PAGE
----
34th Conference on Radar Meteorology


Utilizing spaceborne radars to retrieve dry snowfall from a global and regional perspective

Mark S. Kulie, University of Wisconsin, Madison, WI; and R. Bennartz

A dataset consisting of one year of CloudSat Cloud Profiling Radar (CPR) near-surface radar reflectivity associated with dry snowfall is examined in this study. The CPR observations are converted to snowfall rates using derived Ze-S relationships, which were created from backscatter cross-sections of various non-spherical ice particle models. The CPR reflectivity histograms show that the dominant mode of global near-surface dry snowfall has extremely light reflectivity values (~3 to 4 dBZe), and about 95% of all CPR dry snowfall observations are less than 10 dBZe. The average conditional global snowfall rate is calculated to be about .2 mm h-1, but is regionally highly variable as well as strongly sensitive to the ice particle model chosen. Further, ground clutter contamination is found in regions of complex terrain even when a vertical reflectivity continuity threshold is utilized.

The potential of future multi-frequency spaceborne radars is evaluated using proxy 35/13.6 GHz reflectivities and sensor specifications of the proposed Global Precipitation Measurement Dual-frequency Precipitation Radar (DPR). Due to its higher detectability threshold, only about 8.5%/1.5% of the near-surface radar reflectivity values and 33%/13% of the total accumulation associated with global dry snowfall would be detected by a DPR-like instrument. However, these potential detection shortcomings can be at least partially mitigated by using CPR-derived snowfall rate distributions.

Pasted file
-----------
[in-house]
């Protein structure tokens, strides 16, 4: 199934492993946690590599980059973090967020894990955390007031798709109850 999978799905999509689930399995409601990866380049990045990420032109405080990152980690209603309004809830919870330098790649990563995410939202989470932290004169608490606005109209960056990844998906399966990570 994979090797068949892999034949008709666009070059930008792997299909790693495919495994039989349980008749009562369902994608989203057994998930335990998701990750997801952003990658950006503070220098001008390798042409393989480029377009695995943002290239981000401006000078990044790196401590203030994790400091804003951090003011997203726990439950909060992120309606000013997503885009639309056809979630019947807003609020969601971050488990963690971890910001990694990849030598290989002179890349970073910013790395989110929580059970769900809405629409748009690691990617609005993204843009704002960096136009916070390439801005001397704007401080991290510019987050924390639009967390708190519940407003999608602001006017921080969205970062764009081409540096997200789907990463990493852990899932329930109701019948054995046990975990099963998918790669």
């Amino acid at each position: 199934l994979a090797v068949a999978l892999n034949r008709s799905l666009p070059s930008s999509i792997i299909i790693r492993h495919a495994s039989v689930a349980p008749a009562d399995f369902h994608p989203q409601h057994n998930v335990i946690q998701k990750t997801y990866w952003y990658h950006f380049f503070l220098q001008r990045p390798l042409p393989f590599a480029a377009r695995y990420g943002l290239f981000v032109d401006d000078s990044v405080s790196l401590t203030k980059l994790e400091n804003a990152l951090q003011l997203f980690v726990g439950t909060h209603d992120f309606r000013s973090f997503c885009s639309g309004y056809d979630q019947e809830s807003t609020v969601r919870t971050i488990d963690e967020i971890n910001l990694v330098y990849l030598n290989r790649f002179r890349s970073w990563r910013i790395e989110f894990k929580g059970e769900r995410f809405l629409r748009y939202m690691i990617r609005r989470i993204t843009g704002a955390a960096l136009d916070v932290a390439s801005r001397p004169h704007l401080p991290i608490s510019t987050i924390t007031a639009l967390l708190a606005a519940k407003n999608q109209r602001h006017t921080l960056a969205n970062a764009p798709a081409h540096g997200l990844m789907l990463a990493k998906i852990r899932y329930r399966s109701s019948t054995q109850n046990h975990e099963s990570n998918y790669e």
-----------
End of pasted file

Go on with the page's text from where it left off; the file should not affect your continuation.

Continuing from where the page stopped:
wrf recording  Recorded presentation

Session 6A, Spaceborne Radar II
Tuesday, 6 October 2009, 10:30 AM-12:00 PM, Auditorium

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